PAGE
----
More than 500 State Department employees sign letter opposing return to offices

More than 500 State Department employees are calling on the Trump administration to back down from its decision to send up to 80 percent of department staff in Washington, D.C., back to work in person amid the ongoing coronavirus pandemic. 

The State Department announced Monday that it was moving its offices in Washington to phase two of its reopening plan, allowing offices to be occupied at up to 80 percent, NBC News reported.

More than 540 State Department employees signed a letter cautioning against the move, according to the outlet. The note was privately sent to Under Secretary of State Brian Bulatao Thursday. 


"We write today with a request for your continued advocacy for maximizing workplace flexibilities and to sensitize you to the ways in which moving too quickly to Phase II, both domestically and overseas, could lead to reduced productivity, negative consequences for manager-employee relations, detrimental effects to the health and safety of employees, and disparate consequences that would counteract the Department's objectives for diversity and inclusion," the letter obtained by NBC News says. 

A shift to the State Department’s second phase of reopening is supposed to require a 14-day downward trend of COVID-19 cases, according to NBC News, which has not been achieved in the Washington, D.C., Virginia and Maryland area. The reopening is also contingent on other conditions, like the availability of area schools and day cares.

Washington, D.C., public schools announced Thursday that they will start the school year entirely virtually.

"Care facilities and caregivers are not widely available and employees do not feel safe returning to the office," the employees wrote in the letter, NBC News reported. "The viral prevalence, and thus risk of infection, is far higher than when the Department sent everyone home in March."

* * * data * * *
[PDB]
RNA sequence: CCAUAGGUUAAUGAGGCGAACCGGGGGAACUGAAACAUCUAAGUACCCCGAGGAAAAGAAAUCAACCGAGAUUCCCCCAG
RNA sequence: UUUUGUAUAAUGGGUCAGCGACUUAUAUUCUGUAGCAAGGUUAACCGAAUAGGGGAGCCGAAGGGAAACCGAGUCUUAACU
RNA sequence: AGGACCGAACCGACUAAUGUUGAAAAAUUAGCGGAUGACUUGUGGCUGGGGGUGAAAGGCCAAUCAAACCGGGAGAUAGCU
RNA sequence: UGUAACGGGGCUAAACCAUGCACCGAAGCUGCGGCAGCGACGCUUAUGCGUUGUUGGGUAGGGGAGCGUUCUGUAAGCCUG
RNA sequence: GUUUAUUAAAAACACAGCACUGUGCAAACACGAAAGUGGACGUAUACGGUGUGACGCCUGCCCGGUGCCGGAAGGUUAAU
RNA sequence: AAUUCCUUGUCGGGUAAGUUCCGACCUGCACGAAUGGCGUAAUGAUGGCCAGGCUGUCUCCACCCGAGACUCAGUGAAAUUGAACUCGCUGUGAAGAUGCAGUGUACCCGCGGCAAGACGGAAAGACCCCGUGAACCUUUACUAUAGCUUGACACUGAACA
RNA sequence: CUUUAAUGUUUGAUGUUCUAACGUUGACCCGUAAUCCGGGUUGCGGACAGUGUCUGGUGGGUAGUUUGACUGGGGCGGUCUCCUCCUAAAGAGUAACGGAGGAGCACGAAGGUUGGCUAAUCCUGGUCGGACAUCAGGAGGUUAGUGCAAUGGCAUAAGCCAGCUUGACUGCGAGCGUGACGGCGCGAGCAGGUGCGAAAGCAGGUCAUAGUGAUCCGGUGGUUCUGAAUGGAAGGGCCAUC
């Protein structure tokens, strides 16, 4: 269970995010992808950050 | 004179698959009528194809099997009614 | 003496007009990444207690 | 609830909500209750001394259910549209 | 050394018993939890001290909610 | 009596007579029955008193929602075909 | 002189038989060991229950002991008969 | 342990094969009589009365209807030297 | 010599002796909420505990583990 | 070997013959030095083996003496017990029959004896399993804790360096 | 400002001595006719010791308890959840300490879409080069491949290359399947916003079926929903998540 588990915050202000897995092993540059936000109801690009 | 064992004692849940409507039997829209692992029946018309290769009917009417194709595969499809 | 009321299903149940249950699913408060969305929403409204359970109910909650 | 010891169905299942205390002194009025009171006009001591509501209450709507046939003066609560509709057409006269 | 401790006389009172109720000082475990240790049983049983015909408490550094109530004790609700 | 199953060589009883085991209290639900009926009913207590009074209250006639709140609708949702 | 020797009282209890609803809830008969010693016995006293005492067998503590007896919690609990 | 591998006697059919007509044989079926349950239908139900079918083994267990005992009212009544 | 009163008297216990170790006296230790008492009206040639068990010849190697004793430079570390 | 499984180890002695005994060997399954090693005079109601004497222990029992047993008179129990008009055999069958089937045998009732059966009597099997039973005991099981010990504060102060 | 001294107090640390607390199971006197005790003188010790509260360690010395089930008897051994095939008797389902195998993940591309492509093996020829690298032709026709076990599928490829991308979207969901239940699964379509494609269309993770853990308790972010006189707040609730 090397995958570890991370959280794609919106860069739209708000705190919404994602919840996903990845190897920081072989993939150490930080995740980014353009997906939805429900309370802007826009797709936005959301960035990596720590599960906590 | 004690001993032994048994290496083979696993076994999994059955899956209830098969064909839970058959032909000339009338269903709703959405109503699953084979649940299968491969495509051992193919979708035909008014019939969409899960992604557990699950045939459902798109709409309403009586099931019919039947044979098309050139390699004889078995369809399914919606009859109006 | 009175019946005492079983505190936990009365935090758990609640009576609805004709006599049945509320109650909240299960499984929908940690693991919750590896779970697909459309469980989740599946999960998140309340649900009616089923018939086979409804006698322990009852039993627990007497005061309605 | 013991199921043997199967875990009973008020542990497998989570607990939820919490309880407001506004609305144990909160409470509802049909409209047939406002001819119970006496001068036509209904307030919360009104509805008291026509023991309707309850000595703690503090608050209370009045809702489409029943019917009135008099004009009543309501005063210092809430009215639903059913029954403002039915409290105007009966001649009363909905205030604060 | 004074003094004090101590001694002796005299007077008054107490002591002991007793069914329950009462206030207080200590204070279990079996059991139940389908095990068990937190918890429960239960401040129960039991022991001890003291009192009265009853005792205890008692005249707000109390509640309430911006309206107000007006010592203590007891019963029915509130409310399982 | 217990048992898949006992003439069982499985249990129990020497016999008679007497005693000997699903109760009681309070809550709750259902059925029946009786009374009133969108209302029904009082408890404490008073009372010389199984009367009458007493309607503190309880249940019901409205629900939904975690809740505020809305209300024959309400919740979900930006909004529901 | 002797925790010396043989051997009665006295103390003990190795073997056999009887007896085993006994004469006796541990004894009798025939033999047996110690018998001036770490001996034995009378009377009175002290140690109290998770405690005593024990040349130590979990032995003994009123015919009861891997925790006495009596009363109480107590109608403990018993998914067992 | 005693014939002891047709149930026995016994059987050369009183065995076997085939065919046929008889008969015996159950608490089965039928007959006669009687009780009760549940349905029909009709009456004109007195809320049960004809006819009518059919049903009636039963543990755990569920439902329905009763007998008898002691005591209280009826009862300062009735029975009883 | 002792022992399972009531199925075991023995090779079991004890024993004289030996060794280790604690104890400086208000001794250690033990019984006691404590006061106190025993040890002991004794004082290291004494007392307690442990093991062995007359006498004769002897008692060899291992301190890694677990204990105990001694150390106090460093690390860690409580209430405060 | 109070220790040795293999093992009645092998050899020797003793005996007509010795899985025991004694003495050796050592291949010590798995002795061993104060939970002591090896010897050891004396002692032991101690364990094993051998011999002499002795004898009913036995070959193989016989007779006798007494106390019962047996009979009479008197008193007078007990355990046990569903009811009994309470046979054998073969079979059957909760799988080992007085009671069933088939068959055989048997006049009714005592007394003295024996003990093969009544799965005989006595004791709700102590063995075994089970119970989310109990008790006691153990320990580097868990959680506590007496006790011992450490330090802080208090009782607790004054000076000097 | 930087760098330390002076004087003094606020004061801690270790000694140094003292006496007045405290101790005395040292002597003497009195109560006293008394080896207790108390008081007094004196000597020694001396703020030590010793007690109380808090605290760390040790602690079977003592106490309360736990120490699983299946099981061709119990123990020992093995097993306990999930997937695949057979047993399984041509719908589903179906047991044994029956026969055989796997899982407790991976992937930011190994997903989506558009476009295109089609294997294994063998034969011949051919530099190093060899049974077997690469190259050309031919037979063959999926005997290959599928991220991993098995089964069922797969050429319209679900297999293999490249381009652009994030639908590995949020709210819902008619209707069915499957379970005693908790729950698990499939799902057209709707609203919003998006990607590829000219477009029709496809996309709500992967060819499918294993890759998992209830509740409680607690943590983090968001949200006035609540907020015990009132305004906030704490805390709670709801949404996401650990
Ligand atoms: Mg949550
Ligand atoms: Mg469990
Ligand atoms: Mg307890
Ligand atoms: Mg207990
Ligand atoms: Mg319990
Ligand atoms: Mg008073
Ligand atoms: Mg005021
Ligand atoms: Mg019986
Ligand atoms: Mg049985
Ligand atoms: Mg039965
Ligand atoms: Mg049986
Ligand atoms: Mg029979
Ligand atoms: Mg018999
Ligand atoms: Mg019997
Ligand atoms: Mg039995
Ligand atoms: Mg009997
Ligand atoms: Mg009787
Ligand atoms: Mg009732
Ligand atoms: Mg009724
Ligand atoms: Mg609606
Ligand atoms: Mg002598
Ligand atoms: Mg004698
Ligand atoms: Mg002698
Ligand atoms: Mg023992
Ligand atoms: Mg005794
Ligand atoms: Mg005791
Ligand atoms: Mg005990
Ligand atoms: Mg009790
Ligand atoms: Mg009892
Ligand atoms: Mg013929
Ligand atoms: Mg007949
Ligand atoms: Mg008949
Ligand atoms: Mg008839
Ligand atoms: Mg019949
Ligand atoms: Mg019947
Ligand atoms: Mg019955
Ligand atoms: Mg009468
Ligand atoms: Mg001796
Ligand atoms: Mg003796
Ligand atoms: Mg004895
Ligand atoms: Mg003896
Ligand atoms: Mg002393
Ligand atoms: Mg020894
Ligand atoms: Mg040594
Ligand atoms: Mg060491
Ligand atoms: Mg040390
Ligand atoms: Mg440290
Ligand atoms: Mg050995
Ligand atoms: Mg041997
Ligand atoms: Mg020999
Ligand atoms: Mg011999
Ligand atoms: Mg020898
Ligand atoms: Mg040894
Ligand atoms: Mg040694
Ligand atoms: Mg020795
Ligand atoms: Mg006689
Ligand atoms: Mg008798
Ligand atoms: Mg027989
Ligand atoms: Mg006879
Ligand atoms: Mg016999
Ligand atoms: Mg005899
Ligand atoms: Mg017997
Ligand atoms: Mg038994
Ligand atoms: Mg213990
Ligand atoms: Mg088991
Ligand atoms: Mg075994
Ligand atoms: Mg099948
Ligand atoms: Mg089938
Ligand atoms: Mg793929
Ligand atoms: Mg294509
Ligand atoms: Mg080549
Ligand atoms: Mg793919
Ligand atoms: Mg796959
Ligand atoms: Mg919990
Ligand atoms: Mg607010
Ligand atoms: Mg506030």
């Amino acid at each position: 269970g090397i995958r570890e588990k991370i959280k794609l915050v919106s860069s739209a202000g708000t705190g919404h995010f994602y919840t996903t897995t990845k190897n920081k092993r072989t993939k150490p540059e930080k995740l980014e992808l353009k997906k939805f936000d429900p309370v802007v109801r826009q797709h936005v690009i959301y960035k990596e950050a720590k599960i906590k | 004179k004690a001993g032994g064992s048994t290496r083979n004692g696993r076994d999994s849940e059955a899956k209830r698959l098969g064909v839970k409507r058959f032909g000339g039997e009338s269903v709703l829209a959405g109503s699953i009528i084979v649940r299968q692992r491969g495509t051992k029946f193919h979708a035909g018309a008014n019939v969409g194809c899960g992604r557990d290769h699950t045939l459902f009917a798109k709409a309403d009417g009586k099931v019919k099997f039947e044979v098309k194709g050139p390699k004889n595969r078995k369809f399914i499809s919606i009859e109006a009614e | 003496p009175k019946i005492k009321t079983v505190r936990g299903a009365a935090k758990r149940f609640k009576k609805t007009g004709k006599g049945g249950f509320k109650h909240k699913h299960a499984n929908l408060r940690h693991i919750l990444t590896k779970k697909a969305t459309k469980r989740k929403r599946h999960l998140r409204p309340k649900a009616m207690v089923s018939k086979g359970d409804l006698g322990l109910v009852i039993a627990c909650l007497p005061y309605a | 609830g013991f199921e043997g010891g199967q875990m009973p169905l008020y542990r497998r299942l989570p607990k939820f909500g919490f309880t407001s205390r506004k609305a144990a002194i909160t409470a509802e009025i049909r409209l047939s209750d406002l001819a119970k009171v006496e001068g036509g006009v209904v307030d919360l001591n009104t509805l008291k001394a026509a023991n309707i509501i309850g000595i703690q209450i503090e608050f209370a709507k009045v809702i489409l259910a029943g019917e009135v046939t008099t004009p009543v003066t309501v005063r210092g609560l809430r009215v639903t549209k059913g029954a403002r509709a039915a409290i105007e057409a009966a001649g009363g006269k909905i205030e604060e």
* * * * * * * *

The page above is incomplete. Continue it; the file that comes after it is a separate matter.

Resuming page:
The employees are calling for the department to return to phase one, in which 40 percent of offices can be staffed. They are also urging officials to make it clear that all employees who have been approved to telework can continue to serve “without retribution,” until schools have reopened.

The State Department learned this week that an employee who works on the seventh floor of its headquarters down the hall from Secretary of State Mike PompeoMike PompeoThe Hill's Morning Report - After high-stakes Biden-Putin summit, what now? Nikki Haley warns Republicans on China: 'If they take Taiwan, it's all over' The Hill's Morning Report - Dems to go-it-alone on infrastructure as bipartisan plan falters MORE has tested positive for coronavirus.


The employee was at the headquarters as recently as Tuesday, according to NBC News. Several other staff members also tested positive this week, including some who work at a nearby annex. 

A State Department spokesperson said in a statement to The Hill that "employees who are in vulnerable populations are not required to return to the office.”

"During this phase, telework flexibilities are still encouraged given child care, eldercare, and transportation concerns,” the spokesperson said. 

The spokesperson added that "All employees are to abide by social distancing guidelines and face covering mandates when at Department facilities."

—Updated at 1:06 p.m.